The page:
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The Midday Brief: Aug. 19, 2011

Your afternoon reading: Texas unemployment rate now highest in two decades; Perry gets warm reception in South Carolina; Hispanics could be Perry's overlooked advantage

Texas Governor and presidential hopeful Rick Perry walks through the Iowa State Fair with wife Anita Perry (r) on Monday, two days after entering the race for the Republican nomination for President.

Your afternoon reading:

  • "The newly minted presidential candidate cheerfully swept into South Carolina on Friday morning and was greeted like a heartthrob by a fervent crowd that most of his Republican rivals could only hope to assemble on the trail." — Rick Perry greeted with enthusiasm in South Carolina, The Washington Post
  • "Since Gov. Rick Perry burst into the Republican primary less than a week ago, his shortcomings as a potential general-election candidate have been closely scrutinized. Critics say he’s too inflammatory, too Texan, too evangelical. Largely overlooked is the undeniable advantage Perry would bring to November 2012: a track record of appealing to the Hispanic community, the fastest-growing part of the electorate and an increasingly pivotal swing bloc." — Perry's Overlooked Asset: Hispanic Support, National Journal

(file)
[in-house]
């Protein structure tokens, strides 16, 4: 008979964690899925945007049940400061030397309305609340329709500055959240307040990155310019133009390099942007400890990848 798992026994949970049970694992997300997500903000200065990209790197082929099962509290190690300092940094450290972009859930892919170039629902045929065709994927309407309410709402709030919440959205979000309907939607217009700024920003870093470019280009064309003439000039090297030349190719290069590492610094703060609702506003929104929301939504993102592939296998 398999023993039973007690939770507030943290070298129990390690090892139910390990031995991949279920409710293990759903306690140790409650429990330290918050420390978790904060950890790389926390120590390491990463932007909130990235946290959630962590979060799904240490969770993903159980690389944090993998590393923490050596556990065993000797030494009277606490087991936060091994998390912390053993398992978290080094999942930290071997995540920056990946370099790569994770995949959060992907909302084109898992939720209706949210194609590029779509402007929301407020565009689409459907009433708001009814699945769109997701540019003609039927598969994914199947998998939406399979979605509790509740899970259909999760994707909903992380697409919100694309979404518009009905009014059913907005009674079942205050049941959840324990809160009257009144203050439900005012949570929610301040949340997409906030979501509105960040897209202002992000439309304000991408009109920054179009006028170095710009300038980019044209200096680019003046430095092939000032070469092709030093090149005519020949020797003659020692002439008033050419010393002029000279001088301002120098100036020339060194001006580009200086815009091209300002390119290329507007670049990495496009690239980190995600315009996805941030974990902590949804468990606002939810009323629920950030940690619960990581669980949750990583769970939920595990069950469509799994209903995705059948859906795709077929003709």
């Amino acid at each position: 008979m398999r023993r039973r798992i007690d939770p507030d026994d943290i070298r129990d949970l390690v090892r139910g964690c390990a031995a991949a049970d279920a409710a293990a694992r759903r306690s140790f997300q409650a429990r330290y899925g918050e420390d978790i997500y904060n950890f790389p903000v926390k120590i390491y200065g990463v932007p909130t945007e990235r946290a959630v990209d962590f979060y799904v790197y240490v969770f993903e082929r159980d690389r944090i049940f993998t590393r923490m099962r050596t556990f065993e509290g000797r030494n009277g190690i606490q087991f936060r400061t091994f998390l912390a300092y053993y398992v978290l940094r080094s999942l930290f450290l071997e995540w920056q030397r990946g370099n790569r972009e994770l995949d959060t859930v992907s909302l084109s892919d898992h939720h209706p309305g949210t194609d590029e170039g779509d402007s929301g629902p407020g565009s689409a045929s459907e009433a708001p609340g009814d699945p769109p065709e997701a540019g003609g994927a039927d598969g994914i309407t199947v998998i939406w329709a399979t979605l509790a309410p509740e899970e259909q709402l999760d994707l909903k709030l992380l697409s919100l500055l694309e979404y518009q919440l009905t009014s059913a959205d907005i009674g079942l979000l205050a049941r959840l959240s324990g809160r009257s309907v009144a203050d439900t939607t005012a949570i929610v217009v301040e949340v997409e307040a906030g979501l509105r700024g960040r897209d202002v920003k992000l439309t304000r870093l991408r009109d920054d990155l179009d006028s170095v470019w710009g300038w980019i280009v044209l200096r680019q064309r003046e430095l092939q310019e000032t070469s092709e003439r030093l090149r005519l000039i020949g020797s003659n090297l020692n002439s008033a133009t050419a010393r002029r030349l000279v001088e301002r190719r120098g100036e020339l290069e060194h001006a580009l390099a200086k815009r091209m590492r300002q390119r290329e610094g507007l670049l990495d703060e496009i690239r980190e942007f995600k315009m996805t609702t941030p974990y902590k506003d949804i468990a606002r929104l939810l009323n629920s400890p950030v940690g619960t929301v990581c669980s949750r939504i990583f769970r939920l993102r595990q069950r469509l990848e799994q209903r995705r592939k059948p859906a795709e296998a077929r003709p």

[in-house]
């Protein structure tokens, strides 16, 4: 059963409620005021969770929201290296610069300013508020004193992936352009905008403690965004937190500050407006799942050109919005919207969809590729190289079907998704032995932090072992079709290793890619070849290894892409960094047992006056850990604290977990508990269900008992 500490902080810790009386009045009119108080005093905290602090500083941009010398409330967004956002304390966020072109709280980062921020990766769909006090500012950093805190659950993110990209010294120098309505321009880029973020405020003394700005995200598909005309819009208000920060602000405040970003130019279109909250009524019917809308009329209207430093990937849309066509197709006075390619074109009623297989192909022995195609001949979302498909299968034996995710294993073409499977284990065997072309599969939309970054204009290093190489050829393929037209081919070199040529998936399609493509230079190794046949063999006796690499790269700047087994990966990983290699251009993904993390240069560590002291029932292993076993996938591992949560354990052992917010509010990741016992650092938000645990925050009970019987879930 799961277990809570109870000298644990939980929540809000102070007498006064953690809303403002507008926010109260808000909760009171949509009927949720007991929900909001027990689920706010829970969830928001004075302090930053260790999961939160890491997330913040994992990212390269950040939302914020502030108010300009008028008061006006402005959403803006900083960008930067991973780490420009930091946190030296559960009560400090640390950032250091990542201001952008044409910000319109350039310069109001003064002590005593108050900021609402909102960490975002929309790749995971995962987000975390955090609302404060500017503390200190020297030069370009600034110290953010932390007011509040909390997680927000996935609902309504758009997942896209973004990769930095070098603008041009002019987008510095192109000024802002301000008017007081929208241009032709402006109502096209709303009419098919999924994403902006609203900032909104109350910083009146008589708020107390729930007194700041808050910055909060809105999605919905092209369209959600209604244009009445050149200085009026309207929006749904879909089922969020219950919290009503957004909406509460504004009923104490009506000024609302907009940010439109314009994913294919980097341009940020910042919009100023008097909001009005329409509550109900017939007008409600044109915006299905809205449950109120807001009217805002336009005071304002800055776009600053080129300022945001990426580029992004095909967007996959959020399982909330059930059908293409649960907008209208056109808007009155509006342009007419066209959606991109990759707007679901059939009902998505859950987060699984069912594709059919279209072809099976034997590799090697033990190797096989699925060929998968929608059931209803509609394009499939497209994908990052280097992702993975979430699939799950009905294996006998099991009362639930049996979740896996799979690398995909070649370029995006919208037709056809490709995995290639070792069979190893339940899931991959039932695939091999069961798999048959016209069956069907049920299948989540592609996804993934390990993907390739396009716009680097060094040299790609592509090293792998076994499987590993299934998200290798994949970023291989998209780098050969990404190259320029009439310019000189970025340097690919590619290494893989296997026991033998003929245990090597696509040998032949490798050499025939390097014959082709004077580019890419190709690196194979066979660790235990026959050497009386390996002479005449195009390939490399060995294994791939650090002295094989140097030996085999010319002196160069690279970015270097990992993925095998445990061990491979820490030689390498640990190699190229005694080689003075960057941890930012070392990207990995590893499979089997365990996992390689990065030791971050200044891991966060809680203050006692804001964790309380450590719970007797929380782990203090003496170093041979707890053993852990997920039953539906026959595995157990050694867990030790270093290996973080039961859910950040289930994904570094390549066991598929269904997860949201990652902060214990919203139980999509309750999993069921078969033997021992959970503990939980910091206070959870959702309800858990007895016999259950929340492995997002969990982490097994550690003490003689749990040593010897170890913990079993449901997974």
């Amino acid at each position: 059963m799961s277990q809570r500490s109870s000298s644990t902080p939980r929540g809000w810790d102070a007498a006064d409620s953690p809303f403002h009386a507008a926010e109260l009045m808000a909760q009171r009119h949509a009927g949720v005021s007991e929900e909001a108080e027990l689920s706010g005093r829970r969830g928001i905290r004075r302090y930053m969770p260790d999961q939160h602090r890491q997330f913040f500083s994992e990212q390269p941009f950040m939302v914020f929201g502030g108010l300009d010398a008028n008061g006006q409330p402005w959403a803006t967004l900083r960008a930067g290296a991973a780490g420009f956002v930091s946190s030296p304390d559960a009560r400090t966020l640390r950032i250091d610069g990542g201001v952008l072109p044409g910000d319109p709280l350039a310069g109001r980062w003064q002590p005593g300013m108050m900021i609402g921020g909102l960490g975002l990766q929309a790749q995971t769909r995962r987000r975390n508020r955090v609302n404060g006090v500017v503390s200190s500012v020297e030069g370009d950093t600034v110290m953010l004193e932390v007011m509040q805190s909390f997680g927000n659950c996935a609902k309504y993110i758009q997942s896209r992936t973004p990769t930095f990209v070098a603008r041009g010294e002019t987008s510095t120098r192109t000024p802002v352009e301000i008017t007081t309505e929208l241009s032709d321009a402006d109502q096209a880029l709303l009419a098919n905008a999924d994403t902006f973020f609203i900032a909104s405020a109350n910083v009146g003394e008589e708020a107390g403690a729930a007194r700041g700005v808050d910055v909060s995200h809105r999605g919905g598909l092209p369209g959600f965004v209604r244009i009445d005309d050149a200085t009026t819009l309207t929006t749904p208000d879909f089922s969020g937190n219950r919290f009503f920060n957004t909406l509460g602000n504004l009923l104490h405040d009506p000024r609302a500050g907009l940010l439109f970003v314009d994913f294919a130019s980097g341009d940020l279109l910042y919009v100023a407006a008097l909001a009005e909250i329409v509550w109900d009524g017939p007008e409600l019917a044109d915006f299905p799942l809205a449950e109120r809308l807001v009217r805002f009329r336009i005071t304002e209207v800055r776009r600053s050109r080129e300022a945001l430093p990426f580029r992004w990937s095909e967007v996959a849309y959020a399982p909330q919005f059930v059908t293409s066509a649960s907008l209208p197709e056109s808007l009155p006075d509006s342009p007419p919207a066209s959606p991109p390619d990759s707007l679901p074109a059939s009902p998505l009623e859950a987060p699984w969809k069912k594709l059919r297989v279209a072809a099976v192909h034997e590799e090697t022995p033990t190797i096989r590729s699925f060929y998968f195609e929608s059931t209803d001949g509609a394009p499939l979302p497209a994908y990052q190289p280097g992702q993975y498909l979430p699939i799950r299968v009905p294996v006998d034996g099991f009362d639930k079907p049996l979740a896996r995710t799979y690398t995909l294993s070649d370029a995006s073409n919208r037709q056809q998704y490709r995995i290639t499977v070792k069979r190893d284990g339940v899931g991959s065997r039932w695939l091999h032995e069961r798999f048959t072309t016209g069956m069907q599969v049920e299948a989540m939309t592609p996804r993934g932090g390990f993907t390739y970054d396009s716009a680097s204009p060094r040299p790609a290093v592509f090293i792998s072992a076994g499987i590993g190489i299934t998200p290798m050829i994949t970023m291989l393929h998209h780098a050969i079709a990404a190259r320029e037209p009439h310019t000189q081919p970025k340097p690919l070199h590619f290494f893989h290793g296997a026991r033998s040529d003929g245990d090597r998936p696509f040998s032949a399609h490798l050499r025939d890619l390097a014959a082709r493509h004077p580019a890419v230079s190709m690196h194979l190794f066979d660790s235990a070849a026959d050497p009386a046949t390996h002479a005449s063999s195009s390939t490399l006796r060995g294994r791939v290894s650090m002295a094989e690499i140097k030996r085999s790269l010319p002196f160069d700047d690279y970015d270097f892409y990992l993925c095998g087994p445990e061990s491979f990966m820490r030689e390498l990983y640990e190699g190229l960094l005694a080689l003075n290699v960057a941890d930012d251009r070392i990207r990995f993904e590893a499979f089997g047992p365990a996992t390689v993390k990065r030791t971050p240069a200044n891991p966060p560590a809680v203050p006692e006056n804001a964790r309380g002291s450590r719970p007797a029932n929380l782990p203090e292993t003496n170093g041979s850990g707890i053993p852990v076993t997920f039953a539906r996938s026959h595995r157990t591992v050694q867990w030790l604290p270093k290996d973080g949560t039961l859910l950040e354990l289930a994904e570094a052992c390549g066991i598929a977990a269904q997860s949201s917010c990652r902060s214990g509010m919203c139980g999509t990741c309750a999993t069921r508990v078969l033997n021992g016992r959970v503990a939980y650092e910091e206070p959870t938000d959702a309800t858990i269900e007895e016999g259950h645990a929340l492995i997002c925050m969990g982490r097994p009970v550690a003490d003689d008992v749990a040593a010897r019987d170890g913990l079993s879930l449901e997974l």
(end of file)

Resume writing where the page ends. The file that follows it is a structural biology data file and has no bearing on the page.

• "Presidential hopeful Rick Perry's brash appeal to the Republican Party's fiscally conservative base may fall flat with big donors who favor a more moderate candidate to challenge President Barack Obama in the 2012 election." — Rick Perry risks scaring Wall Street Republicans, Reuters
  • "Rick Perry is coming on like gangbusters, and that has forced all the other presidential contenders to step up—or at least recalibrate—their march toward the White House. What seemed a sleep-inducing race for months is suddenly a demolition derby, and even President Obama is being asked about the newest rival for his job. But there are pitfalls for each of the candidates. Here’s what to watch for in the coming weeks." — Rick Perry’s Domino Effect, The Daily Beast

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